The Twitter account uses data compiled by researchers known as MalwareTech and 2sec4u, who have been mapping the spread of the malware ever since it was found responsible for a record-breaking DDoS attack against the website of cybersecurity reporter Brian Krebs. Following that attack, a hacker named Anna-senpai released the malware source code for free through a criminal hacking forum, presumably to cover their tracks as the attacks began making headlines. The malware is designed to scan for security cameras and other internet-connected “smart” devices that are still using their default passwords.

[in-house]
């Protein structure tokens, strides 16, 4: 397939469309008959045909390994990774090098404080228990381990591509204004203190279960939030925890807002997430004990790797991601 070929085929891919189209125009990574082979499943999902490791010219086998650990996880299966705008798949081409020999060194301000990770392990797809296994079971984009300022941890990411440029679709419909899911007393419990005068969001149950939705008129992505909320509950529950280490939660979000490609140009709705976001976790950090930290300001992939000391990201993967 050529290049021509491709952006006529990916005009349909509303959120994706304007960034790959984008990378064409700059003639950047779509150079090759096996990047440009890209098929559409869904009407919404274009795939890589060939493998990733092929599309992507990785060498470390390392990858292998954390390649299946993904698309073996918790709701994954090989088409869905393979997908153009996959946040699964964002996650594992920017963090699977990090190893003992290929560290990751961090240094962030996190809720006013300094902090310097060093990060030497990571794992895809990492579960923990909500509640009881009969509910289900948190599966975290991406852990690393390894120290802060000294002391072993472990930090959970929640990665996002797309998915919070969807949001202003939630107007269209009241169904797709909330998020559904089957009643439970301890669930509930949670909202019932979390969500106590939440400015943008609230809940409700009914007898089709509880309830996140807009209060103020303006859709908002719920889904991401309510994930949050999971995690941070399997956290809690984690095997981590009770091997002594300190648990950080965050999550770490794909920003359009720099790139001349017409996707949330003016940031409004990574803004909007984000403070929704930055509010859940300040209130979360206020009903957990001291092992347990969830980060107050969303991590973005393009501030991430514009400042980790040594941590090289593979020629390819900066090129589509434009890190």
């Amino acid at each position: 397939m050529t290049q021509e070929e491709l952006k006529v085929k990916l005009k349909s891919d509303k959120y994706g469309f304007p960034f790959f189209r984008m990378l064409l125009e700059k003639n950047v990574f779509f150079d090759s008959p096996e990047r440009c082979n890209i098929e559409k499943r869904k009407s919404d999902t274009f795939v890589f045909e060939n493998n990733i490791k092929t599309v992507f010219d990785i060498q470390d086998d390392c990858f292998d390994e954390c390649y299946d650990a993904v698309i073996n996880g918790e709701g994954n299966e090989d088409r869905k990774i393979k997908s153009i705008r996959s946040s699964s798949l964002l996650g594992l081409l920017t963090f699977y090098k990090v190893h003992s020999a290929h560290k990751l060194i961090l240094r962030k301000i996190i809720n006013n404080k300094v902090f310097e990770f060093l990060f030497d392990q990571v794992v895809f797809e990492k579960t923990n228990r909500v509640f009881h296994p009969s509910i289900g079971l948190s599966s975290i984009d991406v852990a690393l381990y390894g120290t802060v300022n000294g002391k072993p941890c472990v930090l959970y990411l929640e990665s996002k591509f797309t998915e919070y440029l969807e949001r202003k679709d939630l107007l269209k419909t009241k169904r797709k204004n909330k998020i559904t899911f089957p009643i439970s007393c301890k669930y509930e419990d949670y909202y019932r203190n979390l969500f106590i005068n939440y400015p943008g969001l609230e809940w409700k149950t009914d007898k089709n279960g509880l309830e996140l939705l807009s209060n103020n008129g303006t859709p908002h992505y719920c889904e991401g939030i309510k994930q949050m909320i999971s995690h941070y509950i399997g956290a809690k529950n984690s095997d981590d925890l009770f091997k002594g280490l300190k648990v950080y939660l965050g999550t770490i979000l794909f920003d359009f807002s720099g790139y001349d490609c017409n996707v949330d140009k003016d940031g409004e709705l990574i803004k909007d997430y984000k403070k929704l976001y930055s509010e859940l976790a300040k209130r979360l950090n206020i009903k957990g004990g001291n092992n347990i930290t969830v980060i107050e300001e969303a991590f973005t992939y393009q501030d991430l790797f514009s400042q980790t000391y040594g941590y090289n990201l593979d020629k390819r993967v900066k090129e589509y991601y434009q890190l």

It’s still unclear who is behind the attacks, and several distinct Mirai botnets have emerged since the malware’s release. According to the researchers, the botnets have even been observed attacking one another, in some kind of bizarre cyber-dystopian turf war.
In any case, it’s probably a good idea to change the passwords on all your Internet of Things devices—or preferably keep them offline altogether.